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Expecting 'ball-control' offense at Alabama? Hold that thought

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It's March, and Saban is already fed up (1:32)

Nick Saban is fired up after a reporter implies Alabama is going to run a ball-control offense next season. (1:32)

TUSCALOOSA, Ala. — Be careful not to make any assumptions about Alabama’s offense now that Lane Kiffin and Steve Sarkisian have departed.

If you’re determined to make an educated guess about its direction under new offensive coordinator Brian Daboll, don’t do it around Nick Saban.

The Crimson Tide’s head coach was in midseason form at the start of spring practice on Tuesday when he went on a rant following a reporter’s question about whether the hiring of Daboll signaled a shift in philosophy to a more “ball-control” offense. Saban repeatedly questioned the premise of the question, shot down the idea that Alabama lost to Clemson in the national championship game because of a 9-minute deficit in time of possession and, at one point, he even went on a tangent about a new NCAA rule he said will prohibit high school coaches from bringing players to summer camps and instead allow “some third party guy” to do it.

Saban’s hard left turn into recruiting aside, it was clear he didn’t appreciate even the notion that Alabama’s offense would change.

“I don’t know where you came up with, we’re going to ball control,” he said. “That’s not what we do. I mean, the New England Patriots threw the ball over 60 percent of the time, which was more than we threw it. So where does that assumption come from? Or do you do what everybody else in the media does and just create some s--- and throw it on the wall and see what sticks, which is what I see happening everywhere?”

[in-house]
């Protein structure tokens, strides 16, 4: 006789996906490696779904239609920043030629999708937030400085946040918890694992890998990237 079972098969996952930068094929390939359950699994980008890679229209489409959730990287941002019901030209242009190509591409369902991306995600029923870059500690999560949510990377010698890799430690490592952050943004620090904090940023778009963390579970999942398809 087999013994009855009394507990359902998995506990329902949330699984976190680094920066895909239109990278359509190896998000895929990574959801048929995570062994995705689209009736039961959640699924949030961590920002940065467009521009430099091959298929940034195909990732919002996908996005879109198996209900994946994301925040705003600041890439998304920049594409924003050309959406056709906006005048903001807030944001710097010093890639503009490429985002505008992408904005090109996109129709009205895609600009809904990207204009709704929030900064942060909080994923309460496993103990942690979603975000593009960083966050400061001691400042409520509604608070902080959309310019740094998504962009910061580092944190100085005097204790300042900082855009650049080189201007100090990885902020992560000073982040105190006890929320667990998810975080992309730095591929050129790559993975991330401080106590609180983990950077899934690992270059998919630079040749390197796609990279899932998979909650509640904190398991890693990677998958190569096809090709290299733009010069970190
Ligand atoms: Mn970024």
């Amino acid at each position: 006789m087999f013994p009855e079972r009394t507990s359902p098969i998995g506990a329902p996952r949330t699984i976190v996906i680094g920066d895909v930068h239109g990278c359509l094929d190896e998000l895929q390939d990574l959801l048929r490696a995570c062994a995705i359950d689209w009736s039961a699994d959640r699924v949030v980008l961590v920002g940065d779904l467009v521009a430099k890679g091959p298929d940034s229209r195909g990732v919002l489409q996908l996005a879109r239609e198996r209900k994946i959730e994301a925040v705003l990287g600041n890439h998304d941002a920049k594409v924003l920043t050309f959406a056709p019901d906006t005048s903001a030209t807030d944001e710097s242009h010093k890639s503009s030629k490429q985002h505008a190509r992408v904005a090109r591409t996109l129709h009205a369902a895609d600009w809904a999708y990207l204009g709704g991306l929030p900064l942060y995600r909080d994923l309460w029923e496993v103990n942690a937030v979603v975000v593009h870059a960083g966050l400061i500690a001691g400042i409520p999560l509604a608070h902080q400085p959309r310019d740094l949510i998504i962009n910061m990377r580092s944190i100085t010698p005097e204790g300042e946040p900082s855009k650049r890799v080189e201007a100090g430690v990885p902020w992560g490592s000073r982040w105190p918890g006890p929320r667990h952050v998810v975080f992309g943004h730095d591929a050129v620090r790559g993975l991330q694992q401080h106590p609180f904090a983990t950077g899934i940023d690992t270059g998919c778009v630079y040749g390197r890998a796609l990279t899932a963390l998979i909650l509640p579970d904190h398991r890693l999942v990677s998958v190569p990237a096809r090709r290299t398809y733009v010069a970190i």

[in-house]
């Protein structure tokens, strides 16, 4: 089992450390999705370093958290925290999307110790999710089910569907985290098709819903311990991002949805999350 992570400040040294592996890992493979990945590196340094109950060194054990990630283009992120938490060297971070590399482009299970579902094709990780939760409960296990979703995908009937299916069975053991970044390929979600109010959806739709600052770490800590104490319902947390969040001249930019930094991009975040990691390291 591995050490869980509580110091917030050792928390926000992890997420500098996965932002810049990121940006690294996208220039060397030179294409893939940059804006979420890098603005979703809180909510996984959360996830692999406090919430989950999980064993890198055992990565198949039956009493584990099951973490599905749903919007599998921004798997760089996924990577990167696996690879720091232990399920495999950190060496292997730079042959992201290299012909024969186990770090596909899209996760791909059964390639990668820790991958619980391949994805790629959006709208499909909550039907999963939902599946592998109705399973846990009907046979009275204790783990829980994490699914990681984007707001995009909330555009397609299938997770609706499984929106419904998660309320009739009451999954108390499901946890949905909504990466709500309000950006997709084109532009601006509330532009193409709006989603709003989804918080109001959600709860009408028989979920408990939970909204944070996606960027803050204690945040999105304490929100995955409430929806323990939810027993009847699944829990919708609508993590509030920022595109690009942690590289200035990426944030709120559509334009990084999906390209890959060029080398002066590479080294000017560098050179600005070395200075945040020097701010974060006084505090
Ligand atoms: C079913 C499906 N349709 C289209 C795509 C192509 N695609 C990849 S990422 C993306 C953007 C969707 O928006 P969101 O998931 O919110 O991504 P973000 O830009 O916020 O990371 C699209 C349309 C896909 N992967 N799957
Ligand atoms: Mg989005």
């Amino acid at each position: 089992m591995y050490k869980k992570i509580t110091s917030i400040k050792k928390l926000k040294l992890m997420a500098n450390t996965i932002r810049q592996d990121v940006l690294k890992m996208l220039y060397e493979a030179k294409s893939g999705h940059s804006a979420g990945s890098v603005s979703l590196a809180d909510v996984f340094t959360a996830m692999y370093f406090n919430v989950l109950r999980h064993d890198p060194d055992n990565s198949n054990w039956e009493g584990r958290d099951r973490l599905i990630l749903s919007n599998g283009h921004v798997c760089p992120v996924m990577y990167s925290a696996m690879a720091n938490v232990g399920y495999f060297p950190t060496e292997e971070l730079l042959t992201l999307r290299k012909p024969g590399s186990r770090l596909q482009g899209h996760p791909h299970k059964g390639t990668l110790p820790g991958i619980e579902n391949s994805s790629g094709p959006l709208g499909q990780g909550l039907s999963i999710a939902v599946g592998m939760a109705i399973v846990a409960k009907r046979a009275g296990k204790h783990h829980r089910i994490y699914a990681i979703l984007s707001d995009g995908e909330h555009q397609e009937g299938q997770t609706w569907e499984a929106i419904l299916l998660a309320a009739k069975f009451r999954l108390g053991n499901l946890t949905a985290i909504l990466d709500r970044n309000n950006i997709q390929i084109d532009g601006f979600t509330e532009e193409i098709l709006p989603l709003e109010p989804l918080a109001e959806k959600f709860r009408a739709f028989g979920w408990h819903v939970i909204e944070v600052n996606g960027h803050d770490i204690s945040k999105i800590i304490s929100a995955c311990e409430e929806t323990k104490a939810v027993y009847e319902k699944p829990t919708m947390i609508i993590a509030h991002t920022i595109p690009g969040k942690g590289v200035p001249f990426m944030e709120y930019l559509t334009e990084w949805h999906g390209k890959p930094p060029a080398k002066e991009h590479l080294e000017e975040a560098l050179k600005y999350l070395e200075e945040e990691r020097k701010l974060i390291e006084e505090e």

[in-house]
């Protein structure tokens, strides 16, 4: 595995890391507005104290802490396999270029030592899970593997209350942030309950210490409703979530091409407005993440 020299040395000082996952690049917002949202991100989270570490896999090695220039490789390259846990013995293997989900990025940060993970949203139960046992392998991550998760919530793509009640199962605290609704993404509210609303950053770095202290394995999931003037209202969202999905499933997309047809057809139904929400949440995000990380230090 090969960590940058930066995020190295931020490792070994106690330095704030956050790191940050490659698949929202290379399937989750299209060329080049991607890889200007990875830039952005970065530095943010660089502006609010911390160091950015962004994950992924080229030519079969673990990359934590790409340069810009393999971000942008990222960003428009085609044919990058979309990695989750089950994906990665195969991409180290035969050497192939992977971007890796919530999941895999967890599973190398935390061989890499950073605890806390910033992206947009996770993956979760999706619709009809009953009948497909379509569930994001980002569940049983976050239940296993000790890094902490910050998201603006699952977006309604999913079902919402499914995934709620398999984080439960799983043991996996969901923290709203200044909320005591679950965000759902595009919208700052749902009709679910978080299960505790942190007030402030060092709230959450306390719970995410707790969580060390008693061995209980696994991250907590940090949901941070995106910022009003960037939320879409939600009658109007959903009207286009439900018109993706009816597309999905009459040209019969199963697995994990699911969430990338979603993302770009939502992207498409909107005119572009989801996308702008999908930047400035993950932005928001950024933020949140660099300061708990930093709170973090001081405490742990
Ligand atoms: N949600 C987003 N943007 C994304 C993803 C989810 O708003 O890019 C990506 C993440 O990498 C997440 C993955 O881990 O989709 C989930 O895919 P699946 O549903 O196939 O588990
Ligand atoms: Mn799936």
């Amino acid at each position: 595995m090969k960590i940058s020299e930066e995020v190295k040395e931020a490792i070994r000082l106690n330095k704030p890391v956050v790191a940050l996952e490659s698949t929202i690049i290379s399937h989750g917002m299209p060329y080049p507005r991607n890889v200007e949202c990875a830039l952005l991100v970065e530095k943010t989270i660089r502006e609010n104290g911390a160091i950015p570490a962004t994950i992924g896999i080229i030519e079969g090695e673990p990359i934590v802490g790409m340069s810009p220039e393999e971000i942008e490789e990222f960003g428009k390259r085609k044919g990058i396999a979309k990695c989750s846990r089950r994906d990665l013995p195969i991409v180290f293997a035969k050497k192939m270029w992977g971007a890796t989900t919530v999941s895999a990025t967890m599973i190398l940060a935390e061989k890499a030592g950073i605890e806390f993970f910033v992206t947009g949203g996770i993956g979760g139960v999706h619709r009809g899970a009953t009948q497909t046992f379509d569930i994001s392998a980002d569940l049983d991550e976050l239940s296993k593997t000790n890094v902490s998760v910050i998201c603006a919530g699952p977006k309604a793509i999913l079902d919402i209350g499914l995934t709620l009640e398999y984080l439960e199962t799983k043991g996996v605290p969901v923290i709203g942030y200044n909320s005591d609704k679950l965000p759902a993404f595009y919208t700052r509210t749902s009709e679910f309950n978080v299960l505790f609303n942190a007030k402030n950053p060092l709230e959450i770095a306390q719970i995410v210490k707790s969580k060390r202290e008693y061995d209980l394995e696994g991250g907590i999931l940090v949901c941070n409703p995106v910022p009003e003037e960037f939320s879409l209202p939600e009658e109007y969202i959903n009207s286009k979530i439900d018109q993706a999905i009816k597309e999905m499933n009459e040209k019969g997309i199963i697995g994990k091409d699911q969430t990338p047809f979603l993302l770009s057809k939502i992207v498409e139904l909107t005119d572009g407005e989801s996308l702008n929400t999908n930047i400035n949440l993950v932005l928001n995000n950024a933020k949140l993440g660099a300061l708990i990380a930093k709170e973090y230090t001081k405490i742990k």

Mind you, this isn’t a new stance from Saban toward the media. Whether it was the transition from Jim McElwain to Doug Nussmeier or Nussmeier to Kiffin, Saban has never been particularly forthcoming when it comes to changes being made on offense. He repeatedly rebuked the idea that Kiffin brought that spread to Tuscaloosa (it was his idea, he’d say) and emphasized instead that the fundamentals of the offense were never altered, only certain formations and the overall tempo.

Nevertheless, it’s not absurd to expect some differences under Daboll, who as an offensive coordinator with the Browns, Chiefs and Dolphins from 2009-12 ran what would best be described as a more pro-style and ball-control type of system than not. What’s more, as tight ends coach with the Patriots, he and offensive line coach Dante Scarnecchia were responsible for helping coordinate the running game.

At Alabama’s pro day earlier this month, Saban said that Daboll was “a bright guy that can learn some of the things that we’ve done here relative to the spread.”

So with a coordinator still learning the spread, a young quarterback in Jalen Hurts developing as a passer and a bevy of talented running backs, should we assume that Alabama might run the ball more in 2017 and, as a result, fare better in terms of time of possession? Maybe.

But, again, don’t tell Saban.

Until Alabama’s Sept. 2 date with Florida State, we’re left to parse words and make educated guesses.